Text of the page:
WTO members share experiences on environmental regulations, standards for climate and plastics

The content originally appeared on: News Americas Now

Black Immigrant Daily News

The content originally appeared on: Caribbean News Service

At a meeting of the Committee on Technical Barriers to Trade (TBT) on 7-10 March, WTO members shared best practices on the regulation of plastics and discussed standards and technical regulations that could contribute to addressing climate change challenges.

Members also discussed a total of 74 trade concerns, 12 of which were raised for the first time, with respect to a variety of product areas. The Committee meeting coincided with International Women’s Day.

Two thematic sessions were held together with the Committee meeting. The first thematic session on regulatory cooperation between members on plastics regulation provided an opportunity for members to share experiences and good practices in plastics regulation and policy, which aim to minimize plastics waste leakage and plastics pollution, while encouraging trade and innovation.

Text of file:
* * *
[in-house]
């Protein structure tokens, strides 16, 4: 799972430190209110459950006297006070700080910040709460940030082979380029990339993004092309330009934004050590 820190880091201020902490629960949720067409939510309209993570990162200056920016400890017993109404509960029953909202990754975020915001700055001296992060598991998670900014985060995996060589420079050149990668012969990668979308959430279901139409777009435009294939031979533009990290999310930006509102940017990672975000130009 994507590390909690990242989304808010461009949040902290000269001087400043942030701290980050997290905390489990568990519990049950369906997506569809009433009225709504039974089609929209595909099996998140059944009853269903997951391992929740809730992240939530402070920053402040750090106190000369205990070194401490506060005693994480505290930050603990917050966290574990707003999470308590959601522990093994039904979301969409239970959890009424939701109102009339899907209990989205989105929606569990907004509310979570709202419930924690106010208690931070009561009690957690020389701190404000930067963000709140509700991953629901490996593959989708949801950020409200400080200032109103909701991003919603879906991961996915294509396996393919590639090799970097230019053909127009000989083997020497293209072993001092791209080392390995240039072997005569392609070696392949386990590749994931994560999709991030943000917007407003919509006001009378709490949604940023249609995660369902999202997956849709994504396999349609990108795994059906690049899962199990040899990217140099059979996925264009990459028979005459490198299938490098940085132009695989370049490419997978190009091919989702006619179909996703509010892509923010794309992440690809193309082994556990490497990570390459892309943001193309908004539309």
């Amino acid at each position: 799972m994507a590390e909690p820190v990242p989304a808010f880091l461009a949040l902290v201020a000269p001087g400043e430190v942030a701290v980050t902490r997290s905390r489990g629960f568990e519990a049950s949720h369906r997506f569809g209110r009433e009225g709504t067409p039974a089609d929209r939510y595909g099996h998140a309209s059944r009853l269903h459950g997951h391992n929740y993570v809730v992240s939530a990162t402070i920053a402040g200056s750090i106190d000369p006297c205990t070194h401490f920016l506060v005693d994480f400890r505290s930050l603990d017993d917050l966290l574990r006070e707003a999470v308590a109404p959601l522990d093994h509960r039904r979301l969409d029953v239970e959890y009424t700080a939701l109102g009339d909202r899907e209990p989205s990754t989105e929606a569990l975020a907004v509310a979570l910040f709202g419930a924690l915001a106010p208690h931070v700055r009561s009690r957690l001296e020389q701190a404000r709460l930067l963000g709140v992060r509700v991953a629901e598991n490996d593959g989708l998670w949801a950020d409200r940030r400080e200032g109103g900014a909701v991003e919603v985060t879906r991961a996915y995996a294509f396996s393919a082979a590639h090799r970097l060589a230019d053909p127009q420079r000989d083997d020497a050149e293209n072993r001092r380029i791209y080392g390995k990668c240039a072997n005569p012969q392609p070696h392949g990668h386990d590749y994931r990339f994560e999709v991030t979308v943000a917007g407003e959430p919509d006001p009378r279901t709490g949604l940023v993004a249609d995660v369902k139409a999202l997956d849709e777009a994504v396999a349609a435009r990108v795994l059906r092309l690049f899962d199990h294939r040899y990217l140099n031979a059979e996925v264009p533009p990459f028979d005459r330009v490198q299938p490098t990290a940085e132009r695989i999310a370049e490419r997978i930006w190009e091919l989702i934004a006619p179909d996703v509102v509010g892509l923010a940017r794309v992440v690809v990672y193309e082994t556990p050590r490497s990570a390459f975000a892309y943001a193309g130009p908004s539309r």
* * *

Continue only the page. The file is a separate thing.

While discussing national and regional perspectives, the session also addressed international developments to minimize plastics pollution and plastics waste in the environment and considered how these efforts may necessitate future international cooperation. The session also highlighted key TBT principles for efficient cooperation such as transparency, public consultation, the use of international standards, the use of data and technical information, technical assistance, development considerations, and the national quality infrastructure that underpins these systems.

The second thematic session on regulatory cooperation between members on climate change focused on the role of regulatory measures in contributing to members’ strategies for tackling climate change. The session highlighted the importance of increasing international cooperation and harmonization of regulations and ensuring effective participation of developing countries in international standard-setting processes in the area of trade and climate change. The session was an opportunity for members to share their experiences in designing and adopting regulatory measures related to trade and climate change as well as the challenges faced in their implementation.

Specific trade concerns

Members discussed 74 specific trade concerns at the Committee meeting, of which 12 were discussed for the first time. The full list of trade concerns raised can be found here.

Several of the new concerns were related to labelling requirements of products such as washing machines, hazardous substances, and alcoholic beverages, while others dealt with the regulation of medical, electrical, and charging equipment for quality and safety and energy efficiency purposes. The issue of packaging and shipment of waste for the purpose of facilitating environment friendly management of waste was also raised, among other topics.